BY ELNUR MAMMADOV
The other day after the parliamentary debate around the national budget for 2019, the reasoning of the Minister of Finance, Samir Sharifov about the fate of the Azerbaijani manat during a telecast on the state television channel caused mixed reactions and speculative excitement in expert circles, and in the public opinion of the country.
After all, the words of the minister, to a certain extent, shed light on the future financial and monetary policy of the government, as well as the state of the Azerbaijani national currency. And the finance minister voiced the axiom of the economy: excessive strengthening of its own currency is unprofitable for Azerbaijan.
Recall, the experts of our site devoted dozens of analytical publications to this problem, in which an attempt was made to clearly and objectively indicate the motives of this conceptual approach. Indeed, a strong currency in combination with a number of other factors, according to the basic truths of economics, leads to an increase in prices for locally produced goods, which causes an increase in imports and a decrease in exports of goods. And in such a situation, all measures and government actions aimed at increasing foreign exchange reserves remain unsuccessful, and local producers are forced to reduce production capacity.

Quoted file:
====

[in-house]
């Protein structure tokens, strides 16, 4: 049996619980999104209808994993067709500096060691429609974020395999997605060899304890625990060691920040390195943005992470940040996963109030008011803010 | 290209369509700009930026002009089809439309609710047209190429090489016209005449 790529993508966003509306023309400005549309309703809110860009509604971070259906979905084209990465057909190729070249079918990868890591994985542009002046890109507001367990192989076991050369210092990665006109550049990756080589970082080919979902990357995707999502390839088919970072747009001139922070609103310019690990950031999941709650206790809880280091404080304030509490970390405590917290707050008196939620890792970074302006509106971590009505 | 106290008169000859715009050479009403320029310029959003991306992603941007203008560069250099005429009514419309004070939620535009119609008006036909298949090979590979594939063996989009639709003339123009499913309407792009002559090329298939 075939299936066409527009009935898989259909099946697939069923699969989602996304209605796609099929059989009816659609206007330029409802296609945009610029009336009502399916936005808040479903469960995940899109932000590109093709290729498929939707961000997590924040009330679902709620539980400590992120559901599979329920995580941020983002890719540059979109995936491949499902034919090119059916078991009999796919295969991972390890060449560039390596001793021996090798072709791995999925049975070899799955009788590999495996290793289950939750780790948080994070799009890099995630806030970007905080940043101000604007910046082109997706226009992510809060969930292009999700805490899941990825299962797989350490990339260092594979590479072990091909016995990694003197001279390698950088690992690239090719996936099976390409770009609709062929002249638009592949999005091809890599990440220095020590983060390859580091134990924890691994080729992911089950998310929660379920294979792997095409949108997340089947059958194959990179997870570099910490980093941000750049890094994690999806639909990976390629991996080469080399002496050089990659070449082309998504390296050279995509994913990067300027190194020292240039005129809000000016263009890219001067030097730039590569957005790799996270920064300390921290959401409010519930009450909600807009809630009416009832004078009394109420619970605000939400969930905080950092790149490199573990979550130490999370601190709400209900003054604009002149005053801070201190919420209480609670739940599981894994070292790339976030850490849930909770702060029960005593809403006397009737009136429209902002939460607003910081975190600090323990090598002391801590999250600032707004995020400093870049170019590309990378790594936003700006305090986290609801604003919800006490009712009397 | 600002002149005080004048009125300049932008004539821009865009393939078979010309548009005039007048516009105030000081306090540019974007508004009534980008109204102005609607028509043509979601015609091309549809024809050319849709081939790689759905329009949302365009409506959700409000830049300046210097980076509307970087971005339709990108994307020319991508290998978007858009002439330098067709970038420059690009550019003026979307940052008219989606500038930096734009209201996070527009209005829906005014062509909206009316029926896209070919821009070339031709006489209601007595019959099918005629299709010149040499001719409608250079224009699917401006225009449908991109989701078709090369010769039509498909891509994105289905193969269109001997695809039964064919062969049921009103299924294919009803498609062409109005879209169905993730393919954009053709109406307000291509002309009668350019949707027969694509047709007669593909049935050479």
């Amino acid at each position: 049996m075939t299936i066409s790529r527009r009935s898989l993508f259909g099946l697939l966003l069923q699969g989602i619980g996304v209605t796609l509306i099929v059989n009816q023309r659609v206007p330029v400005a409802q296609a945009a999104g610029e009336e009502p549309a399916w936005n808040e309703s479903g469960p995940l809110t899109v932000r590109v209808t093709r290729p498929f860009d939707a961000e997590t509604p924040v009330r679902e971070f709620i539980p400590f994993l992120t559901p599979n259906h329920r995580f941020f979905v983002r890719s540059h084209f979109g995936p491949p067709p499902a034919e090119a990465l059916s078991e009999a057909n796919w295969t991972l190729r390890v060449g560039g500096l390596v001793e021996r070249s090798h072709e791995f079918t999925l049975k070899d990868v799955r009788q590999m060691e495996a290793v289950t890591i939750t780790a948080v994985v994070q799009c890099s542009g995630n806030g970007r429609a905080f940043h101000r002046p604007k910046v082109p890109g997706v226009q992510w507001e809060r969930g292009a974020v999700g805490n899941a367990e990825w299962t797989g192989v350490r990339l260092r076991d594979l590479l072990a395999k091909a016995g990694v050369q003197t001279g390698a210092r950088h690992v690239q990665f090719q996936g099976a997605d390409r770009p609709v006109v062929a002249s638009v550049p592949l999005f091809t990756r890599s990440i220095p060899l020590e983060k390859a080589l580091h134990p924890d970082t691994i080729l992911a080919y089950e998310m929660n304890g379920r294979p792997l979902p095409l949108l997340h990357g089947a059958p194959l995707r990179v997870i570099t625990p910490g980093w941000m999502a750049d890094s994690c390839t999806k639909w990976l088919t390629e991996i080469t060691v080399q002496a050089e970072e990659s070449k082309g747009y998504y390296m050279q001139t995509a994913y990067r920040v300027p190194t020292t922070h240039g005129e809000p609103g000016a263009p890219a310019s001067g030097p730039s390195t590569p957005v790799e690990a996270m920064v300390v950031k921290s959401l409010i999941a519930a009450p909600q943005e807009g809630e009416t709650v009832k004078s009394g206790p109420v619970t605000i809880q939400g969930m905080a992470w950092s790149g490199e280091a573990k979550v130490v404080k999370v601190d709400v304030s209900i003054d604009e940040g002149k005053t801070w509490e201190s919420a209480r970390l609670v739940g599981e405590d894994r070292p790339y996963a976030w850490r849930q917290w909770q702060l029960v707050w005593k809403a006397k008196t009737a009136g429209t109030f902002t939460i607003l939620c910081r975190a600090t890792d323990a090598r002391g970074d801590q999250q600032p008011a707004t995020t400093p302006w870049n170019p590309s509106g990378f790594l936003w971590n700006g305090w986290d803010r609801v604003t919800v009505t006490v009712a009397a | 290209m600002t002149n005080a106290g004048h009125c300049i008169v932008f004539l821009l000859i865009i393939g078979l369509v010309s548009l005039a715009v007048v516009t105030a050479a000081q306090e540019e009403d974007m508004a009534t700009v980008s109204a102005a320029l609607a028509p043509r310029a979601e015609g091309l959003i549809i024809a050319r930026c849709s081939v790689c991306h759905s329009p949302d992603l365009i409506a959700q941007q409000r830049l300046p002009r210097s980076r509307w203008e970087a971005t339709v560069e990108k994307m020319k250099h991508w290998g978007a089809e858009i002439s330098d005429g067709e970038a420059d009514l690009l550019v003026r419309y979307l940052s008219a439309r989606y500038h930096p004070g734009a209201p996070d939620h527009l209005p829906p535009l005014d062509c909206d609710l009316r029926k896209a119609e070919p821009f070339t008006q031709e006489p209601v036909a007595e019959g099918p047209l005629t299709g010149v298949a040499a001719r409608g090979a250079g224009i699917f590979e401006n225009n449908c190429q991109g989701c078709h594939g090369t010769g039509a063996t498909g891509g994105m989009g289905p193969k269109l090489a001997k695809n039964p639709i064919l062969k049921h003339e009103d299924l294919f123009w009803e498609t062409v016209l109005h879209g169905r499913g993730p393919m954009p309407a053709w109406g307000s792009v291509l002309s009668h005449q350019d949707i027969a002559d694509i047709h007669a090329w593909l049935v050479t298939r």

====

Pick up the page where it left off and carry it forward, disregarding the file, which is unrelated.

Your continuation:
This was meant by the minister, who stressed: 'A very strong manat negatively affects the export potential of Azerbaijani producers. Their products become less competitive for export. On the other hand, local manufacturers are beginning to lose competition in the domestic market, as imported goods become cheaper.' Further, the minister added that the policy pursued in recent years in the country is aimed at maintaining a 'macroeconomic balance and sustainable economic growth,' which does not give rise to different interpretations.